The many faces of access control
By Daiva Wood & Yanik Brunet
Access control has long been a vital component in a complete security suite for enterprises ranging from the largest multinational corporations down to single-location small businesses.
Recently, it seems to have taken on even greater importance as security manufacturers and integrators offer a new array of equipment and enhanced services.
Among the more exciting offerings are managed and hosted access control, which allow end users to determine how much involvement they want in the process – from a great deal to virtually none at all.
By Daiva Wood & Yanik Brunet
Managed access control makes sense for any size organization with a need for protecting a single door to a large enterprise system. In most cases, end users aren’t in the security business and don’t want the responsibility of installing, monitoring and maintaining a system. With a managed access control solution, the end user gets a system that requires no time commitment from its employees. The service provider installs all card readers and control panels; system servers, are stored, maintained and administered by the service provider; all data entry, including cardholder additions, deletions and edits, as well as access schedule definitions are managed by the service provider, who also monitors and responds to system events and alarms.
The end user receives customized reports on a daily, weekly or monthly basis. While many organizations are outsourcing legal, payroll and other professional services, it makes sense to consider doing the same for access control. And generally, in a managed services scenario, service providers can often offer a more robust system for less money.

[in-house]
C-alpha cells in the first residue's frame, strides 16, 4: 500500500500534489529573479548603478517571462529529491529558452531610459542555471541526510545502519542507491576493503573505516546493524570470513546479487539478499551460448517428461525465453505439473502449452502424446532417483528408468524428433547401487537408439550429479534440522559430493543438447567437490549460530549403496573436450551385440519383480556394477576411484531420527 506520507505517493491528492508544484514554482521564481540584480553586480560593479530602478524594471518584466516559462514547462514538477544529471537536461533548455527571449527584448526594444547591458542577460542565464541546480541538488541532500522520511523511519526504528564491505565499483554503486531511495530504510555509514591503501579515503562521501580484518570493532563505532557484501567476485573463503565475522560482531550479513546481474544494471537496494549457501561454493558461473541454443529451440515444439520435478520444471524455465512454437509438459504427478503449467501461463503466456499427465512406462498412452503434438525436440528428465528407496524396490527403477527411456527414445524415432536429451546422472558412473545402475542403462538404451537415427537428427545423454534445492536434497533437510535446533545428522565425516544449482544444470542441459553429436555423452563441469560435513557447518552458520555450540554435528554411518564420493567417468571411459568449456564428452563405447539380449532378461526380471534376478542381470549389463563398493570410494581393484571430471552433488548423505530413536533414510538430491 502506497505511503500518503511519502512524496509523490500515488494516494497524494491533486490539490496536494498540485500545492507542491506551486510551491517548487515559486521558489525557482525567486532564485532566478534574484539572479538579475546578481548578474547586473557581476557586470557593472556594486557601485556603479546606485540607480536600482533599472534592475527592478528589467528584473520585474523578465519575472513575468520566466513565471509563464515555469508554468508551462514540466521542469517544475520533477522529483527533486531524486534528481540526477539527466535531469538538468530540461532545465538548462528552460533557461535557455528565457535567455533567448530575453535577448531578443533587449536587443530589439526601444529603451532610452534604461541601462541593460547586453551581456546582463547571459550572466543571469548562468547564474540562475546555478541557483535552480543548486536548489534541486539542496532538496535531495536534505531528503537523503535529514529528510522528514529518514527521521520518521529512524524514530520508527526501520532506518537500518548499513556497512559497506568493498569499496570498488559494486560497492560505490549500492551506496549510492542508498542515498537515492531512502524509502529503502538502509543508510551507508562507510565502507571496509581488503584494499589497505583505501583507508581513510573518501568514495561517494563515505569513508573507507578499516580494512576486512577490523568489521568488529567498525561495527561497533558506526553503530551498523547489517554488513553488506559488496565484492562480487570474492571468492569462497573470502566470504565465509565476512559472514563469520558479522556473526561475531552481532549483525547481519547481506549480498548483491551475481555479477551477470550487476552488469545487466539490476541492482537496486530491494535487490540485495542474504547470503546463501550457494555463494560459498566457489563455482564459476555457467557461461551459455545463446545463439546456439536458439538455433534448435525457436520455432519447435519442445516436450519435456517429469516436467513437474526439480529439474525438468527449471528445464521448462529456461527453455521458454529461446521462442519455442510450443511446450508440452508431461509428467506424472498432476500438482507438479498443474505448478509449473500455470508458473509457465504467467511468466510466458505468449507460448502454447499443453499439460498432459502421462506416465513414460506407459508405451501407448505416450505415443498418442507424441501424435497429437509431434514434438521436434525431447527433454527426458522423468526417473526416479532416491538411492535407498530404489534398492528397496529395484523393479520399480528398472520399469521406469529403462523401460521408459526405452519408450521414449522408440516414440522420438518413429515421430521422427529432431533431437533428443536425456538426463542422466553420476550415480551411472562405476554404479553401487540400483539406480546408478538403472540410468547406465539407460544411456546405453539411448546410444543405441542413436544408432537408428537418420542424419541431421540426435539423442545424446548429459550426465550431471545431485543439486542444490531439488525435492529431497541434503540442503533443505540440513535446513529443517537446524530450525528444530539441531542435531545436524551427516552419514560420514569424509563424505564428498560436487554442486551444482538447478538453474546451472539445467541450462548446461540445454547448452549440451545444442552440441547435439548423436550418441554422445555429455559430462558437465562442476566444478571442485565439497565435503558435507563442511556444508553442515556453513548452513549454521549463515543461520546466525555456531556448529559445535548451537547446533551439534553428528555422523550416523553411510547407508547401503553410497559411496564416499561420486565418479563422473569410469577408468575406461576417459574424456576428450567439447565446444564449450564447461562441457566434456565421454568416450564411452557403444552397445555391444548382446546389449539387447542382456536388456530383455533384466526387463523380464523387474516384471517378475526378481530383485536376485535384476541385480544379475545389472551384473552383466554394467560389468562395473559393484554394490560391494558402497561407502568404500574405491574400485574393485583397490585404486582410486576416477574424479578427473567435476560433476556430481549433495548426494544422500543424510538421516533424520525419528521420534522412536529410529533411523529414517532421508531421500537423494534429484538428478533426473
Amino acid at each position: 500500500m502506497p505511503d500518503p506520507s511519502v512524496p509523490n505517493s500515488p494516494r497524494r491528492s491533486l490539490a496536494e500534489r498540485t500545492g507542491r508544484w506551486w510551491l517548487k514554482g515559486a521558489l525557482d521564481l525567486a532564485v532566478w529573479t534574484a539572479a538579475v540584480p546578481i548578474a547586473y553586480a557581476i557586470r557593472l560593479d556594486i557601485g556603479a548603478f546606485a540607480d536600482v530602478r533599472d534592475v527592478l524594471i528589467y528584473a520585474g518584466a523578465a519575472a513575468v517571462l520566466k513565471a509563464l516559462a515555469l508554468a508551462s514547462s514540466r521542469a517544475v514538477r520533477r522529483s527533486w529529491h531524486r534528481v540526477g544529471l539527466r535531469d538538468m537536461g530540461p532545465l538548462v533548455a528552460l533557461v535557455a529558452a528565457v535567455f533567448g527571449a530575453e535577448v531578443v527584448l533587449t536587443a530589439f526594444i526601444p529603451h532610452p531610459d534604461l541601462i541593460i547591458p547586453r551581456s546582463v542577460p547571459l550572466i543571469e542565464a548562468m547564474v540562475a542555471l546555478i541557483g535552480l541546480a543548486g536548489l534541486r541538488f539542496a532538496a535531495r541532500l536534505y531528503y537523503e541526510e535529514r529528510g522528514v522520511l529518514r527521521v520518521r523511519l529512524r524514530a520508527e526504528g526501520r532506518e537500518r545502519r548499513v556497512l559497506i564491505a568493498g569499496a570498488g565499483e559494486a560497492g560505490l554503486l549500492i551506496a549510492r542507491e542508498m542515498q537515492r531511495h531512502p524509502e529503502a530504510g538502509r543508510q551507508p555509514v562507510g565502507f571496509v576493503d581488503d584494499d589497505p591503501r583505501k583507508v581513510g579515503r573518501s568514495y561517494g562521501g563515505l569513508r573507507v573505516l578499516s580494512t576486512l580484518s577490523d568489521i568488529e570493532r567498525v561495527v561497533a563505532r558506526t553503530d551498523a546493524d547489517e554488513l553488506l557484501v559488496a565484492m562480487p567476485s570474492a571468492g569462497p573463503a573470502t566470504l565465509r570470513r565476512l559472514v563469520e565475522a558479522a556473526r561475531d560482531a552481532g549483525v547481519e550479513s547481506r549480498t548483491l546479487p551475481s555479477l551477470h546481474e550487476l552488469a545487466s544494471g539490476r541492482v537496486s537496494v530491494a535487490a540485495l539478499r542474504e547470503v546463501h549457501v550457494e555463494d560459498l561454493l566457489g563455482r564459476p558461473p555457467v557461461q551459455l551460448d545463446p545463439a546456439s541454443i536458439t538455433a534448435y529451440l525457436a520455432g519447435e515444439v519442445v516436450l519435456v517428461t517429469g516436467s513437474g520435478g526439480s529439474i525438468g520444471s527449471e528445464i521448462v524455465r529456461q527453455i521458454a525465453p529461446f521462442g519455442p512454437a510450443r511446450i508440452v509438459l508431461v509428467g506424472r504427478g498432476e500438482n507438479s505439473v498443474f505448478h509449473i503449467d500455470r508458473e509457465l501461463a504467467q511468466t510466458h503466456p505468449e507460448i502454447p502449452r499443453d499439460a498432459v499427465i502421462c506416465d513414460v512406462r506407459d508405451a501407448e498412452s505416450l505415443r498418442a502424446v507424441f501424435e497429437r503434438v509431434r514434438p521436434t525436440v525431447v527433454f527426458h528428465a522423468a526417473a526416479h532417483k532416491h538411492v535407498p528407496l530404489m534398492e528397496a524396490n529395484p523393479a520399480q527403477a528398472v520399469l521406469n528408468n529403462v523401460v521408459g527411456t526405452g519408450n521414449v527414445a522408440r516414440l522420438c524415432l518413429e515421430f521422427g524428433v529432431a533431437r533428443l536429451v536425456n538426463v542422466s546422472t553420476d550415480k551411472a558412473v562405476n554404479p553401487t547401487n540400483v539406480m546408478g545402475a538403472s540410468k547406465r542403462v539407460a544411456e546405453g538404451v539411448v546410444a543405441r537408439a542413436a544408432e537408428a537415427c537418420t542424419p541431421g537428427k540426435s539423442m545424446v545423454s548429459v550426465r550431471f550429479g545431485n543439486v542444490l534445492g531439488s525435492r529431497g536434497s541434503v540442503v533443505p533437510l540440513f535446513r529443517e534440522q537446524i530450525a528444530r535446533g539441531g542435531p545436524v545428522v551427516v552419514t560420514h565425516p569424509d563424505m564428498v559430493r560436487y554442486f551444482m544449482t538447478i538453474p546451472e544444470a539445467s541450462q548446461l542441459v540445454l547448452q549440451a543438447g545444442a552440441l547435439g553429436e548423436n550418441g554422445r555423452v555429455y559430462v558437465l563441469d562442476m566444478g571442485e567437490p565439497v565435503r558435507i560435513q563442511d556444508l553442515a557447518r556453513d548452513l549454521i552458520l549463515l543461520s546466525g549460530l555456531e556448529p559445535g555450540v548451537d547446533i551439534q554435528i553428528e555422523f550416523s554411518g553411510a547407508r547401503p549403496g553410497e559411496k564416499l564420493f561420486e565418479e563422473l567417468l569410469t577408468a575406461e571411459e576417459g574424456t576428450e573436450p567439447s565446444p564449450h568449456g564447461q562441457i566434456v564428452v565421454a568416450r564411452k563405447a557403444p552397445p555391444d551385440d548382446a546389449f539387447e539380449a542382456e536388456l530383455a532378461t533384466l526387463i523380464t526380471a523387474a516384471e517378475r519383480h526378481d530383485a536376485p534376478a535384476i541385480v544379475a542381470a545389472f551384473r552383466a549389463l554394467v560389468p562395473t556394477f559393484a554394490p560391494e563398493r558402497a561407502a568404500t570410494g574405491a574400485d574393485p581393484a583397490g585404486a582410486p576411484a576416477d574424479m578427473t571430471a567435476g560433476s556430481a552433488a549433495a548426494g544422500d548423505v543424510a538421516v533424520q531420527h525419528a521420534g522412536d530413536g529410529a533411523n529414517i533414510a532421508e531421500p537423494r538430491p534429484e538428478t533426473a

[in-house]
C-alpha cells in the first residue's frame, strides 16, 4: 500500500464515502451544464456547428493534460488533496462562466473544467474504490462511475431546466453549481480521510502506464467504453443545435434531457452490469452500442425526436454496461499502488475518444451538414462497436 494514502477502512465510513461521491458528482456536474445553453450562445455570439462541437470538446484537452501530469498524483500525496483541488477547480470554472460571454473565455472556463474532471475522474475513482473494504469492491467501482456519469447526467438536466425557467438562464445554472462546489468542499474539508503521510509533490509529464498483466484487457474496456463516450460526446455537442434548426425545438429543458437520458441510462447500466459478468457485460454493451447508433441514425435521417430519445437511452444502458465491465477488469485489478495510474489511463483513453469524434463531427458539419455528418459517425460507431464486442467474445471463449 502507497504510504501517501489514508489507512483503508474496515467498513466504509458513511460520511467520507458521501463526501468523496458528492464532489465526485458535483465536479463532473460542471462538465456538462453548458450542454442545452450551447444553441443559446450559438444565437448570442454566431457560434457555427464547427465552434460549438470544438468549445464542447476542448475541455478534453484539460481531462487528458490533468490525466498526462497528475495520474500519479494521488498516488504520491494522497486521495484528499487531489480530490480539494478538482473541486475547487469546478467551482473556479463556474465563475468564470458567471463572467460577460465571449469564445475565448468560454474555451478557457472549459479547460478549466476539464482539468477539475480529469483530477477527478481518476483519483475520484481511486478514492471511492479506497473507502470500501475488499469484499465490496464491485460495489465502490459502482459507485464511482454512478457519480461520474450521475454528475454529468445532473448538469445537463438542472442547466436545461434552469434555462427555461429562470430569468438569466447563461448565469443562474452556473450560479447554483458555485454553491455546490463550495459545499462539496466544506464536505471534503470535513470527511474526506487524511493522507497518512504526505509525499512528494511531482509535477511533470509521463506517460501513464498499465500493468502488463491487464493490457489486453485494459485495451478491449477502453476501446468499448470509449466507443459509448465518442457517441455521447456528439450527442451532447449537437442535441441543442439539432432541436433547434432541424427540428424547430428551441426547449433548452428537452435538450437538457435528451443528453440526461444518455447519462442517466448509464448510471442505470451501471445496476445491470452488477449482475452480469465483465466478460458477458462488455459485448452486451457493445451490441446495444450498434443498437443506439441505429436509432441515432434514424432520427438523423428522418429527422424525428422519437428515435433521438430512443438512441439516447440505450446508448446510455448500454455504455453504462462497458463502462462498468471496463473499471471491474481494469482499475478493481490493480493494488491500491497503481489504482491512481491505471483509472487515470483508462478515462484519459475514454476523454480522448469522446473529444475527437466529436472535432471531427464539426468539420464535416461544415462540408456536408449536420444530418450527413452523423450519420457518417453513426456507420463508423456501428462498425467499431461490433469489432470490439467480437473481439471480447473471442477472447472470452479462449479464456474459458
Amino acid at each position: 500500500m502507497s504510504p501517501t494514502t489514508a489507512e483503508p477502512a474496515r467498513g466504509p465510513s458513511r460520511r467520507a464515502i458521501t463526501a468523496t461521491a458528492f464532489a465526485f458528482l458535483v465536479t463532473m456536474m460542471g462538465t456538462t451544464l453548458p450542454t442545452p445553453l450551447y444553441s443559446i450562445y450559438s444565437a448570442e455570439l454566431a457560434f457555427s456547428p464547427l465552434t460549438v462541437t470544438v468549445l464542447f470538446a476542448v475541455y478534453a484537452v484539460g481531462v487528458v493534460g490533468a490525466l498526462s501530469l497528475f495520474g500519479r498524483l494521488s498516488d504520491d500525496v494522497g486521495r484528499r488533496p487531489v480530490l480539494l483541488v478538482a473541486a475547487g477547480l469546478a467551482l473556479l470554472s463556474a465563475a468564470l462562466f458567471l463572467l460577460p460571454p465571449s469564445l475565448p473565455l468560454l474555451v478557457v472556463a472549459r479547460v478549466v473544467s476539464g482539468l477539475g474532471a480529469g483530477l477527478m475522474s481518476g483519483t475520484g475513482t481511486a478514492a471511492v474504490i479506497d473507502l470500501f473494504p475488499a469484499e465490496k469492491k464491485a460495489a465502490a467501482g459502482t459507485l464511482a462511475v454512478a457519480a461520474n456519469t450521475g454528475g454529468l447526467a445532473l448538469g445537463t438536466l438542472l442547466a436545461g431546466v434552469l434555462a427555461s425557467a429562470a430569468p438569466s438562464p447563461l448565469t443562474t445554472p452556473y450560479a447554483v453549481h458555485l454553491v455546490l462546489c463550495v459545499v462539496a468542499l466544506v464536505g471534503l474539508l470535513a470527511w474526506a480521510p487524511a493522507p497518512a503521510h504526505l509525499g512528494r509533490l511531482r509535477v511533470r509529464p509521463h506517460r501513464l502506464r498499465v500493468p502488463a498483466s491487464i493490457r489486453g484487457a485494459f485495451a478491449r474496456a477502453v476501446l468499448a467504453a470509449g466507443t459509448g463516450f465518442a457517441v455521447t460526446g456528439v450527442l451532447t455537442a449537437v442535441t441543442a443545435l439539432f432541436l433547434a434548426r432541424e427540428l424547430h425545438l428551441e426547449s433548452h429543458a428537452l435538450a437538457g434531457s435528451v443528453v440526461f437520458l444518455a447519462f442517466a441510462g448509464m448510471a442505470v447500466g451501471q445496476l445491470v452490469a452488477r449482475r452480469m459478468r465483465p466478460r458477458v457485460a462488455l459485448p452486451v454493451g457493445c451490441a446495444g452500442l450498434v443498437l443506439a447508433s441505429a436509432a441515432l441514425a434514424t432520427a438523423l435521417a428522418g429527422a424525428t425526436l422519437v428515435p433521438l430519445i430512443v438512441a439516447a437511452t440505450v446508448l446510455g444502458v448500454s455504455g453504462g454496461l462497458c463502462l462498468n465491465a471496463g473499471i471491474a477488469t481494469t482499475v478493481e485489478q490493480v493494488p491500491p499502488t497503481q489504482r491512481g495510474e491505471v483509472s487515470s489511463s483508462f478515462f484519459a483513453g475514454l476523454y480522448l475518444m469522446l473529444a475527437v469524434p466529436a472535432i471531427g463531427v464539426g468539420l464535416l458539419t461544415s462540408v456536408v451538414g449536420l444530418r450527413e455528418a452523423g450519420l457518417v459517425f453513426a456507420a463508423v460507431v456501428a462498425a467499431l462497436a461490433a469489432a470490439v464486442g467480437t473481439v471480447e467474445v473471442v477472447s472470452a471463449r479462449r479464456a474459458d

Hosted access control is similar to the managed services version in that it involves a service provider installing access control panels and readers and providing an offsite server, administering and maintaining the associated operating system, database and application revisions. But the end user still remains responsible for data entry as well as monitoring and responding to system events and alarms.
This is an option that often appeals to end users who don’t want the responsibilities that come with system ownership, but have available and capable staff to handle database maintenance.
These two options aren’t new concepts, but only recently has the technology caught up allowing for easy-to-deploy, interconnected systems.
A third option is traditional access control. In this version, end users purchase the control panel, readers, servers and software to operate and monitor the system. Users maintain databases and may also choose to service systems with their own in-house technicians. Often they elect to sign a maintenance agreement with their integrator.
Managed, hosted and traditional — three access control solutions — are ideal for a wide variety of end user security needs and capabilities. The decision to choose one type of access control will be based on a number of factors.